I did assimilate, eventually. The magician moved on, but I stayed a few more years. I even developed a bit of an accent and a fondness for the Red Sox, much to my Yankee-loving father’s dismay. In my heart, though, I miss the place wicked bad, and I know that those big arms would have me back again, someday. Especially now that I don’t need Rosetta Stone to order a cup of coffee.

—–

Laurie Boris has been writing fiction for over twenty-five years and is the award-winning author of five novels with another on the way. When not playing with the universe of imaginary people in her head, she’s a freelance copyeditor and enjoys baseball, reading, and avoiding housework. Want to join the mailing list and learn about special deals and upcoming releases, including her next novel, A Sudden Gust of Gravity, which is set in lovely, lovely Boston? You can do that here.

Sliding Past Vertical: It’s Here!

Sliding Past VerticalIt’s here! Sliding Past Vertical, at least the e-book version, is now officially live on Amazon, and I’m celebrating! For today only, you can pick up a free copy on Amazon for your Kindle or Kindle-app.

A bit about the novel:

Sarah Cohen is a walking disaster. She means well, but the ex-diver’s hasty decisions wreak havoc on her life in Boston. Good thing Emerson is a phone call away in Syracuse, with a metaphorical mop to clean up the mess. Their long-distance friendship can be excruciating for him, though. Years after they shared a brief college romance, he’s still in love with her. When everything goes wrong, Sarah takes another plunge: back to the scene of her last mistake, to start fresh. Unfortunately for Emerson, the move puts her too close for comfort. Her attempts to straighten her life’s trajectory are sometimes amusing and sometimes catastrophic. With Sarah around, is anyone safe?

Want to know more? Read the first chapter here or check out the trailer:

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Sliding Past Vertical: First Chapter Sneak Peek!

SPV_v3

Happy Monday, everyone! I’m so excited to share with you this excerpt from Sliding Past Vertical, my romantic suspense novel, which will be published in just a few weeks on Amazon.com. First, the blurb:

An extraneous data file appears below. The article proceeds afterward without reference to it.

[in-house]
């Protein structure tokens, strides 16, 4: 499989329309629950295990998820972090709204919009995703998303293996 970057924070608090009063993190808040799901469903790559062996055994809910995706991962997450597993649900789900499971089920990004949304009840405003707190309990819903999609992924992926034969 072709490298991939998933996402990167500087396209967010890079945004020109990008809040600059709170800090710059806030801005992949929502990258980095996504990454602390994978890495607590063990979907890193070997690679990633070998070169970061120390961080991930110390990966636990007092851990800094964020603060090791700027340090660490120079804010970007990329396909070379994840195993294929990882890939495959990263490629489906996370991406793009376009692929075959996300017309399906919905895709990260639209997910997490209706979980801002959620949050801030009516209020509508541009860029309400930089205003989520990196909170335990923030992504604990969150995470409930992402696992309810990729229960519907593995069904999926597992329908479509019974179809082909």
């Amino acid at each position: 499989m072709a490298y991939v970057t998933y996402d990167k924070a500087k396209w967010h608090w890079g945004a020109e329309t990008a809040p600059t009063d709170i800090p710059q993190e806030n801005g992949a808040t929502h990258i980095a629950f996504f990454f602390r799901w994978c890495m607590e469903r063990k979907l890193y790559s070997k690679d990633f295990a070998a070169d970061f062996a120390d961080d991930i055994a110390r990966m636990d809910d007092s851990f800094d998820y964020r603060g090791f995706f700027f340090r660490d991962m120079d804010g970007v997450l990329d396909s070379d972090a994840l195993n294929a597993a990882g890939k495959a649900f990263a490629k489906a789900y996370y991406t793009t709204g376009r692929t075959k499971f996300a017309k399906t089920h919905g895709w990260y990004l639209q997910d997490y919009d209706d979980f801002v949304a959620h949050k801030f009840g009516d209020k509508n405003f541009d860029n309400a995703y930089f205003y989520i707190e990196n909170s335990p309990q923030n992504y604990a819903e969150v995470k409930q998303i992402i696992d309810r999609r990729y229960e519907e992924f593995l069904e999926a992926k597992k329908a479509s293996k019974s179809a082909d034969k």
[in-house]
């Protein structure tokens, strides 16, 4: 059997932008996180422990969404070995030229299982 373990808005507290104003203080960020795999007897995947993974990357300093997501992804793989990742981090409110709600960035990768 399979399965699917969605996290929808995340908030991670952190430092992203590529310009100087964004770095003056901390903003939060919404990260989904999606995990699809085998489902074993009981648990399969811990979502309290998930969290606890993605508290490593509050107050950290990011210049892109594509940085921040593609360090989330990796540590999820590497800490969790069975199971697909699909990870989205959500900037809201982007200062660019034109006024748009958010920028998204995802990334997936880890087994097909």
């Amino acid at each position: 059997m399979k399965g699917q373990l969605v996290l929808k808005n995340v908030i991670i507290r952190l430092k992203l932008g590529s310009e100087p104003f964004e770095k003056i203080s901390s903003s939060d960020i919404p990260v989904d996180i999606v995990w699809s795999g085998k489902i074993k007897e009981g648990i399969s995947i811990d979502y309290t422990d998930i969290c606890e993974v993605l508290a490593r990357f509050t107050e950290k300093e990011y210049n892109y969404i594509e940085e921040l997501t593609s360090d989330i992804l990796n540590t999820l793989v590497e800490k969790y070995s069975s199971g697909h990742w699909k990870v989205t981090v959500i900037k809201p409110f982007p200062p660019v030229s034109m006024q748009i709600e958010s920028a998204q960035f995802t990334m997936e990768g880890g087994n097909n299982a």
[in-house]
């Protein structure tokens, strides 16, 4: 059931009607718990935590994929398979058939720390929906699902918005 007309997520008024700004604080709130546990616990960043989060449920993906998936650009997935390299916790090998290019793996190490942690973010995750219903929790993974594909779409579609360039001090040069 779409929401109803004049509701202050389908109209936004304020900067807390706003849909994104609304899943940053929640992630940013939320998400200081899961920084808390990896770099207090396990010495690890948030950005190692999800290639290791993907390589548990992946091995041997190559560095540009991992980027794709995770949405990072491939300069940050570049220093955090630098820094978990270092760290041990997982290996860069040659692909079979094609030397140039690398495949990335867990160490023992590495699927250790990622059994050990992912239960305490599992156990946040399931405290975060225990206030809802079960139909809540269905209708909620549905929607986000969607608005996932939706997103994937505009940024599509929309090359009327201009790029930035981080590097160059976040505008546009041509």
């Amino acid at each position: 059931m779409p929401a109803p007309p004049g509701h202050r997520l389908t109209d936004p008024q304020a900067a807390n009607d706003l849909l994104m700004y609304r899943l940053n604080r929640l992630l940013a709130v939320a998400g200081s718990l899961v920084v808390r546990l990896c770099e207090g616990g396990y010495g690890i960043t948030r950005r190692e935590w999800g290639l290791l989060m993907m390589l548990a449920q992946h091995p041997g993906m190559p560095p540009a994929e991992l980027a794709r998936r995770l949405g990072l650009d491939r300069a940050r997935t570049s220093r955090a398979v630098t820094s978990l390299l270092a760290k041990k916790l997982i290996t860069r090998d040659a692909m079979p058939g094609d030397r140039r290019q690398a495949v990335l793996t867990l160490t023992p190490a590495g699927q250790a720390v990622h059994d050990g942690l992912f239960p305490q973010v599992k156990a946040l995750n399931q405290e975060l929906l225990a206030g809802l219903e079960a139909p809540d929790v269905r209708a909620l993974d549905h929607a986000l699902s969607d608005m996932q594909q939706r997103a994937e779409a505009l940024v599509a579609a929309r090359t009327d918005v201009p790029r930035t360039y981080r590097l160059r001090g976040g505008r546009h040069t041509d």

Sarah Cohen is a walking disaster. She means well, but with each ill-considered decision, this twenty-nine-year-old graphic artist and ex-diving protégé damages not only herself, but also her fellow Bostonians. Good thing she has Emerson McCann on her side, at least for now. This nursing home orderly and aspiring author is just a phone call away in Syracuse, with a metaphorical mop to clean up the messes of her life. For Sarah, who moved east after graduating from Syracuse University in 1979, it’s become a comfortable long-distance friendship. But it can be excruciating for Emerson. Eleven years after their short and emotionally consuming freshman-year romance, he is still in love with her. When everything goes wrong all at once, Sarah plunges into another rash decision. To correct her mistakes, as her high school coach used to tell her when she flubbed a dive, she must return to the point where she went wrong and start again. So she’s moving back to Syracuse and into a vacancy in Emerson’s rooming house, a choice that has sometimes amusing but sometimes catastrophic consequences. And nobody is safe.

Chapter One
Boston: July 1987 Continue reading

Tools of the Trade: Graphic Artists

SD505One snowy evening last year I was goofing off taking a well-deserved break on Facebook when I started chatting with a woman from Rhode Island. It turned out we’d both worked in graphic arts in the days before desktop publishing. We grew nostalgic about the tools we missed: T-squares, melted wax, non-reproducing-blue pencils, drafting tables. I told her that I’d worked late every Thursday night for three years in the bullpen of a Boston advertising agency to type-spec and paste up ads for the Sunday newspapers. Every sweater I owned had bits of border tape stuck to the elbows. One time I even found a piece on my cat. Soon we’d attracted a small crowd of our former colleagues, and we swapped X-acto knife horror stories and fond memories. Continue reading

How Research Can Save Your Book

barclayI’m funny about doing research for my novels. If I’m not collaborating on a project, I like to wing it with what I can pull from my subconscious memory, on the first draft at least. Then I go back and fill in the missing holes. It’s fun to cover a fresh printout with sticky notes and make lists of what I need to know. But I’m kind of geeky that way. Continue reading